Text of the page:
The author respects those who believe strongly in the power of God to bring healing, but through anecdote and analysis faults extreme belief systems for failing to also factor in the role of competent human assistance, especially in cases of the under-aged.
In fact, the string of deaths among members of the Followers of Christ during the past 30 years has galvanized interest in those, like the Followers, who unflinchingly deny their members any moral grounds for seeking conventional health-care. In their experience, true healing comes exclusively from on High, and this exclusive reliance on divine healing seems to affect other manifestations of 19th-century denominational Protestantism, such as Jehovah’s Witnesses, who absolutely deny their members any moral concessions to receive transfusions of blood, even in cases of life-threatening anemia.
According to Bad Faith: When Religious Belief Undermines Modern Medicine, faith healing has always attracted “bad faith” practitioners who for purposes of controlling others, impose draconian behavioral restrictions. The strength of the US’s laws separating Church and State have paradoxically allowed such personalities to present themselves as benevolent healers and spiritual guides.
Yet the outgrowth of such arbitrary restrictions on members has always seemed to produce social stunting and physical detriment. Today the Followers of Christ have no pastor or leader and have reduced attempts to attract new members in the Portland area. The congregation is apparently (and tragically) dying out at a fairly accelerated pace, in part because of the religious injunction against seeking traditional medical treatment.
That the Followers of Christ hold several unusual beliefs in common with Seventh-day Adventists piqued my early interest. Without the ministry of Ellen G. White and the emphasis on lifestyle improvement and enlightened healing methods, could our denomination have drifted into a Followers of Christ/Christian Science mentality during its early stages? I believe this could have happened quite easily. It was no secret that early medicine in the US was seriously ineffective in healing many illnesses it claimed power to vanquish. A charismatic leader like Ellen White could have righteously spoken out against medical science of her day, then left it at that. But in her case she envisioned enlightened medical practice as a “right arm” of gospel proclamation, and this provided an early balance in the denomination between science and faith, working together for mutually valued goals. Today there seems to have emerged a stronger tension between so-called “liberal” scientific Adventism and traditional “conservative” Adventism that seriously questions the veracity of any scientific information that seems to contradict literally interpreted Bible statements. But by and large, the linking of medical science and gospel proclamation has been a key to the rapid numerical advance of the denomination throughout the world.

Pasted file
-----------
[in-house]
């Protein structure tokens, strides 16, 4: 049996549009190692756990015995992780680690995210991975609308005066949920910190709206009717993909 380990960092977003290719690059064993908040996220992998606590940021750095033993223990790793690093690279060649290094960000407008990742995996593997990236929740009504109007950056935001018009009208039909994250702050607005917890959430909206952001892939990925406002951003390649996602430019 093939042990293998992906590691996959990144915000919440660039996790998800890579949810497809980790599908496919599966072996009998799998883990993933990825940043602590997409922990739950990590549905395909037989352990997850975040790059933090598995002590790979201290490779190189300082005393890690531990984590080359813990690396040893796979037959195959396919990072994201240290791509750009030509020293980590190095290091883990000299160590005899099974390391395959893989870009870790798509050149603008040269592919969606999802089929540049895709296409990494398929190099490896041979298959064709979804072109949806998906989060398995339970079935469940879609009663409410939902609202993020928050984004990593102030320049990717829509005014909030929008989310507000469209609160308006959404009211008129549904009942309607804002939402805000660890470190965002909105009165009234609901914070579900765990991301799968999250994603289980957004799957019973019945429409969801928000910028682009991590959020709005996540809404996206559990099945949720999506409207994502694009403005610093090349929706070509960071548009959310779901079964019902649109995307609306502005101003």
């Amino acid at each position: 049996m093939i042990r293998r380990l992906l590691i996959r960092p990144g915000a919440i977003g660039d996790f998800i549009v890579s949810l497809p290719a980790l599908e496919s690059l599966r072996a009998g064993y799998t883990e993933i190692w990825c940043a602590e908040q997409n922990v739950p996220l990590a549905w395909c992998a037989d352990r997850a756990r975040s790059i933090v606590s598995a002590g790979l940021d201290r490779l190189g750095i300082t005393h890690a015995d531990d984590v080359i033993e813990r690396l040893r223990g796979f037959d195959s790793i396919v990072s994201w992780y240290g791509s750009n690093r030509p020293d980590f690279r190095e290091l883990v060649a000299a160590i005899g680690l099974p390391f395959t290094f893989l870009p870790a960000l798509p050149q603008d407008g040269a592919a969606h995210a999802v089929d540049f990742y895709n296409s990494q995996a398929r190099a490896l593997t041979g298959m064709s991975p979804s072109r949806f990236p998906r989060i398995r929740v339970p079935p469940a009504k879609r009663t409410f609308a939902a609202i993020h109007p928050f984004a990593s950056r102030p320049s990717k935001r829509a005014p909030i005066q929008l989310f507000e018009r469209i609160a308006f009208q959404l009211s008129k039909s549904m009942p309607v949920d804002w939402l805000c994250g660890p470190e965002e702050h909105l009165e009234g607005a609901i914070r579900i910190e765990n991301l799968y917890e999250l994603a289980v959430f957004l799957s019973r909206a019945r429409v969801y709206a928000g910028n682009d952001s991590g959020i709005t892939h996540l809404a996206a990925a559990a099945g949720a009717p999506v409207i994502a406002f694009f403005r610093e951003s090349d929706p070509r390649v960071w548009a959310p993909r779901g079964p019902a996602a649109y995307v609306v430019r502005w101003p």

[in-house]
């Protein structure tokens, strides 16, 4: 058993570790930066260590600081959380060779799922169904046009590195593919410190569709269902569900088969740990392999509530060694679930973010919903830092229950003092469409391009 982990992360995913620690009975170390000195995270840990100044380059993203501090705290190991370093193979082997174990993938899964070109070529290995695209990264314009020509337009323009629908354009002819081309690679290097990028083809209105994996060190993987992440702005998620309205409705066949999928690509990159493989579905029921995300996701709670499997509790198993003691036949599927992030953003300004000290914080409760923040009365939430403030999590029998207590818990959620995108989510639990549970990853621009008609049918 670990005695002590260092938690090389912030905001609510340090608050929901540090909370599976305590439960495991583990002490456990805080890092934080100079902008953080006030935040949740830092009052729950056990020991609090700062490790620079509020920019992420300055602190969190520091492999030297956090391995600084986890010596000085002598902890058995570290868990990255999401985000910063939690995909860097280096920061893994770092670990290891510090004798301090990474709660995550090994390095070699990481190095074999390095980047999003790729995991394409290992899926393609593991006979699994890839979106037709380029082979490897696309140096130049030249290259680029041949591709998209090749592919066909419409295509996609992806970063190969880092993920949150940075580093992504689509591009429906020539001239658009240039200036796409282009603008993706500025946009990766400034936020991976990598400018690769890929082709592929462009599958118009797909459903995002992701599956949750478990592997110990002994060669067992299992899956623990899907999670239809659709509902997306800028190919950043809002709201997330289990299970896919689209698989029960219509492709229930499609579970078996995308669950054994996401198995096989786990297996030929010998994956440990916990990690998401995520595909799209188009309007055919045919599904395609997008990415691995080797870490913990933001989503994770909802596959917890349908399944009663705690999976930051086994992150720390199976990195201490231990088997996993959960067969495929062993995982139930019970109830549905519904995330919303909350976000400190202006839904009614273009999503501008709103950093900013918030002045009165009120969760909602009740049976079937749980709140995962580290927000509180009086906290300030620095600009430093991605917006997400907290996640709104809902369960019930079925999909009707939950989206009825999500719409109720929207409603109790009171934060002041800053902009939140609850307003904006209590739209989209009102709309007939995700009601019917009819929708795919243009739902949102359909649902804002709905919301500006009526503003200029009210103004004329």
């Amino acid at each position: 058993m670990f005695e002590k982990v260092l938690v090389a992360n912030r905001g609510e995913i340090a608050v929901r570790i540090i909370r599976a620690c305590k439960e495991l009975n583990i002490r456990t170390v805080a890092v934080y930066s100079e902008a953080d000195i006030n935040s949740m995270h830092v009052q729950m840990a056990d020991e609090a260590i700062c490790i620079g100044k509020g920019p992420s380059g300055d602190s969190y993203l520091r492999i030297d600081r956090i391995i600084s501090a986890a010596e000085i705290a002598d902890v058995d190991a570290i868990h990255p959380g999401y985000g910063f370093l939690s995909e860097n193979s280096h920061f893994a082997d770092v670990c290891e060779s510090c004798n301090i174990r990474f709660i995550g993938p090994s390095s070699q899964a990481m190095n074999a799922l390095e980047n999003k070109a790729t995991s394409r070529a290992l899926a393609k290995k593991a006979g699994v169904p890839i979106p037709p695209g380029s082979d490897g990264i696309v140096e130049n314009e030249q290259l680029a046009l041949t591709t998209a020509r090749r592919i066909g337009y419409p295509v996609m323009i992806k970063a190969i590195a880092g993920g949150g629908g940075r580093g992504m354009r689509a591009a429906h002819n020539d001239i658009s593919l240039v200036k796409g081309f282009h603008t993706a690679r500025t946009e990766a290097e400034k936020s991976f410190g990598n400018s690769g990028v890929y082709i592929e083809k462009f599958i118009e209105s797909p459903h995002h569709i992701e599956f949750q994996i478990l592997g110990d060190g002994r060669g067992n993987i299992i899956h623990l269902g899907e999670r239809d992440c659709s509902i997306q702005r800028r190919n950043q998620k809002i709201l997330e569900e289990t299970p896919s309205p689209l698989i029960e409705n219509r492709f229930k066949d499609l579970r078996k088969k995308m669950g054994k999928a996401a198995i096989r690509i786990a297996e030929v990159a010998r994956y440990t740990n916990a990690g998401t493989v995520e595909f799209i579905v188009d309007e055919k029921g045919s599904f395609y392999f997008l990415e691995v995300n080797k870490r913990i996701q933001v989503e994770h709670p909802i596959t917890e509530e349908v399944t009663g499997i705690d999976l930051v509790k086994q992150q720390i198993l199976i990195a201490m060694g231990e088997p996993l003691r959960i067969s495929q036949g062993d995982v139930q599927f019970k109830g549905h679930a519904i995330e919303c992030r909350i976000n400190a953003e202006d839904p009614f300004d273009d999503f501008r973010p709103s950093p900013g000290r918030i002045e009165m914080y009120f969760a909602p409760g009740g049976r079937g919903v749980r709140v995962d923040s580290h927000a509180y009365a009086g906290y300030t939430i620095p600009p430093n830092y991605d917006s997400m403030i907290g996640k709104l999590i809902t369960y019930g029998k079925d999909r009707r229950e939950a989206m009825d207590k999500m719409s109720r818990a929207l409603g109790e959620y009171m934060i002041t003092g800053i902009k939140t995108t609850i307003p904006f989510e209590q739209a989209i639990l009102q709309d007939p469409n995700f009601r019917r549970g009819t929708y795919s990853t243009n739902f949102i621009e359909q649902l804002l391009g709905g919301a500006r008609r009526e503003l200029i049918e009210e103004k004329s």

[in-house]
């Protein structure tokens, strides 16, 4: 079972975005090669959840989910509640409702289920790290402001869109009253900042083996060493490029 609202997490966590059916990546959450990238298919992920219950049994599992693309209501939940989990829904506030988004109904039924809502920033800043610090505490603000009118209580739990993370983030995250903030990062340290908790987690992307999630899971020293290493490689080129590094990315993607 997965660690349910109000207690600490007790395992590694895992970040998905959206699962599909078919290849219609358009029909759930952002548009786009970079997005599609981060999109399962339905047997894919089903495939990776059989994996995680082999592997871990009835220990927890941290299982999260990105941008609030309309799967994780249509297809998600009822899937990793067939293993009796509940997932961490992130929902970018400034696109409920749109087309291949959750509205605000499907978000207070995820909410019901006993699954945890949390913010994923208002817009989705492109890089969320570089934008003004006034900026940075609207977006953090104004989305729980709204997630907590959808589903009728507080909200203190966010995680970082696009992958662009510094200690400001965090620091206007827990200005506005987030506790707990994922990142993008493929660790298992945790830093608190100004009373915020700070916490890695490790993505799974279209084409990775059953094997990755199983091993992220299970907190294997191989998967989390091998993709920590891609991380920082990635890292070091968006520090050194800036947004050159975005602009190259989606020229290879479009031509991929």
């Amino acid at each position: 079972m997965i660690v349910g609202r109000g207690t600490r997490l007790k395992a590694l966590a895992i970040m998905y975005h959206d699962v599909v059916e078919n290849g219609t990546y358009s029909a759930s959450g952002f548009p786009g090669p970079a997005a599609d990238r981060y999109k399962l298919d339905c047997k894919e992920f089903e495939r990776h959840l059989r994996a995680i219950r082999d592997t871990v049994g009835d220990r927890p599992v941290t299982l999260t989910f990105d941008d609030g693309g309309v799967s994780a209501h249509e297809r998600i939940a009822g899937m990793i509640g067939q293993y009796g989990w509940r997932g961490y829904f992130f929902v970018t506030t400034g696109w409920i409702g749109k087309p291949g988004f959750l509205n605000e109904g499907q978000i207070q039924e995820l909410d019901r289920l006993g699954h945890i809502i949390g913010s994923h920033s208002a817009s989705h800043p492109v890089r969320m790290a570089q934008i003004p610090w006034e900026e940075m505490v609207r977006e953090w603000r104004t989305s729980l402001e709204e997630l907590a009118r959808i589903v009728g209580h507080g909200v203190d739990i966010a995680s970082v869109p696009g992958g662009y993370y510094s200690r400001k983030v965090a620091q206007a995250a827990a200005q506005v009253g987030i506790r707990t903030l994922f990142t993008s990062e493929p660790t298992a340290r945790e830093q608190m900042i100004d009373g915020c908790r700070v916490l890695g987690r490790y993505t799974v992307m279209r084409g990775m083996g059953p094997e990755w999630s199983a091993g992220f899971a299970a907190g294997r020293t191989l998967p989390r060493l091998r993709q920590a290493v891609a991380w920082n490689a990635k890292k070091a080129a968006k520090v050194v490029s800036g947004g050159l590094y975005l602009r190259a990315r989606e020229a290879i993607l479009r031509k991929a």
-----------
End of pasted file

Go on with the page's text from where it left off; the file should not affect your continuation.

But this does not resolve the religious liberty question of what to do in the many cases where the lives of children are used like the handling of poisonous serpents to test the faith of their parents. Should caregivers be prosecuted for failing to invoke the help of conventional health-care in cases of life-threatening illness? The author sympathizes with that view as one of the only ways to help break the powerful hold of charismatic teachers who even in death wield powerful sway over their flocks, compelling them to submit to draconian prohibitions and practices that bring suffering and death untold, in the name of God.
Bad Faith: When Religious Belief Undermines Modern Medicine
By Paul Offit
Hardcover: 272 pages
Publisher: Basic Books (March 10, 2015)